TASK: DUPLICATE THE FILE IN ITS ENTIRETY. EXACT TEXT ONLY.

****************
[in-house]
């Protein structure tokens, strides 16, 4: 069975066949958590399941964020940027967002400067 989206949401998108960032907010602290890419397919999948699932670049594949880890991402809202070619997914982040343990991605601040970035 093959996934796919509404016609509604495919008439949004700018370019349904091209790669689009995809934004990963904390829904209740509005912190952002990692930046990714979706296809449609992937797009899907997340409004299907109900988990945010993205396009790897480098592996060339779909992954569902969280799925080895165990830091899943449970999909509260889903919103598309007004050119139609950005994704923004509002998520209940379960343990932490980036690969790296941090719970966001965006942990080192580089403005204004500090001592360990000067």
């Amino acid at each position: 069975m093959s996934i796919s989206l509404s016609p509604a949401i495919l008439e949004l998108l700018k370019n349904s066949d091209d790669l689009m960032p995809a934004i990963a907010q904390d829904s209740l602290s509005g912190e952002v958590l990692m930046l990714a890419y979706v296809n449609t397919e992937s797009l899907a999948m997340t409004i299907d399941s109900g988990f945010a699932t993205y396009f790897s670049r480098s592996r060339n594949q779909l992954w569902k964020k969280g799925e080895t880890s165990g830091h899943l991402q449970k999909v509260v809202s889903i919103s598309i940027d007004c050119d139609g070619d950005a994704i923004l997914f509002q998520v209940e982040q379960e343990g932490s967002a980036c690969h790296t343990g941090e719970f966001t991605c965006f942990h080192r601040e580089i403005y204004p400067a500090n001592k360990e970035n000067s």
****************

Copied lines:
[in-house]
């Protein structure tokens, strides 16, 4: 069975066949958590399941964020940027967002400067 989206949401998108960032907010602290890419397919999948699932670049594949880890991402809202070619997914982040343990991605601040970035 093959996934796919509404016609509604495919008439949004700018370019349904091209790669689009995809934004990963904390829904209740509005912190952002990692930046990714979706296809449609992937797009899907997340409004299907109900988990945010993205396009790897480098592996060339779909992954569902969280799925080895165990830091899943449970999909509260889903919103598309007004050119139609950005994704923004509002998520209940379960343990932490980036690969790296941090719970966001965006942990080192580089403005204004500090001592360990000067």
């Amino acid at each position: 069975m093959s996934i796919s989206l509404s016609p509604a949401i495919l008439e949004l998108l700018k370019n349904s066949d091209d790669l689009m960032p995809a934004i990963a907010q904390d829904s209740l602290s509005g912190e952002v958590l990692m930046l990714a890419y979706v296809n449609t397919e992937s797009l899907a999948m997340t409004i299907d399941s109900g988990f945010a699932t993205y396009f790897s670049r480098s592996r060339n594949q779909l992954w569902k964020k969280g799925e080895t880890s165990g830091h899943l991402q449970k999909v509260v809202s889903i919103s598309i940027d007004c050119d139609g070619d950005a994704i923004l997914f509002q998520v209940e982040q379960e343990g932490s967002a980036c690969h790296t343990g941090e719970f966001t991605c965006f942990h080192r601040e580089i403005y204004p400067a500090n001592k360990e970035n000067s």